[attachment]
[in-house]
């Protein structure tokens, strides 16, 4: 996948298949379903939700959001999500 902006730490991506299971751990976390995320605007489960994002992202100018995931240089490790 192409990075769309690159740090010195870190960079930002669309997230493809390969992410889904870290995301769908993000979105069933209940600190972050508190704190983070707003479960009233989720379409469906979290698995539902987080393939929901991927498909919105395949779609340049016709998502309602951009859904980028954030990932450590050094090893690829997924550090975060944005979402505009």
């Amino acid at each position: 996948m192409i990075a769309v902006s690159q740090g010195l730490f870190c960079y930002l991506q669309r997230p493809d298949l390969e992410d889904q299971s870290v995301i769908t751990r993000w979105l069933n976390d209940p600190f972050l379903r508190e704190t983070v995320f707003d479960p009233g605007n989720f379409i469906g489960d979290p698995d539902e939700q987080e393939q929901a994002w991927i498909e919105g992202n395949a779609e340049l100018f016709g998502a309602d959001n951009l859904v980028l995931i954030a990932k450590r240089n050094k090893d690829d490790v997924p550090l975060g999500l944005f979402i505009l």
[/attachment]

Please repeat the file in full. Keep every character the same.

[in-house]
């Protein structure tokens, strides 16, 4: 996948298949379903939700959001999500 902006730490991506299971751990976390995320605007489960994002992202100018995931240089490790 192409990075769309690159740090010195870190960079930002669309997230493809390969992410889904870290995301769908993000979105069933209940600190972050508190704190983070707003479960009233989720379409469906979290698995539902987080393939929901991927498909919105395949779609340049016709998502309602951009859904980028954030990932450590050094090893690829997924550090975060944005979402505009």
């Amino acid at each position: 996948m192409i990075a769309v902006s690159q740090g010195l730490f870190c960079y930002l991506q669309r997230p493809d298949l390969e992410d889904q299971s870290v995301i769908t751990r993000w979105l069933n976390d209940p600190f972050l379903r508190e704190t983070v995320f707003d479960p009233g605007n989720f379409i469906g489960d979290p698995d539902e939700q987080e393939q929901a994002w991927i498909e919105g992202n395949a779609e340049l100018f016709g998502a309602d959001n951009l859904v980028l995931i954030a990932k450590r240089n050094k090893d690829d490790v997924p550090l975060g999500l944005f979402i505009l």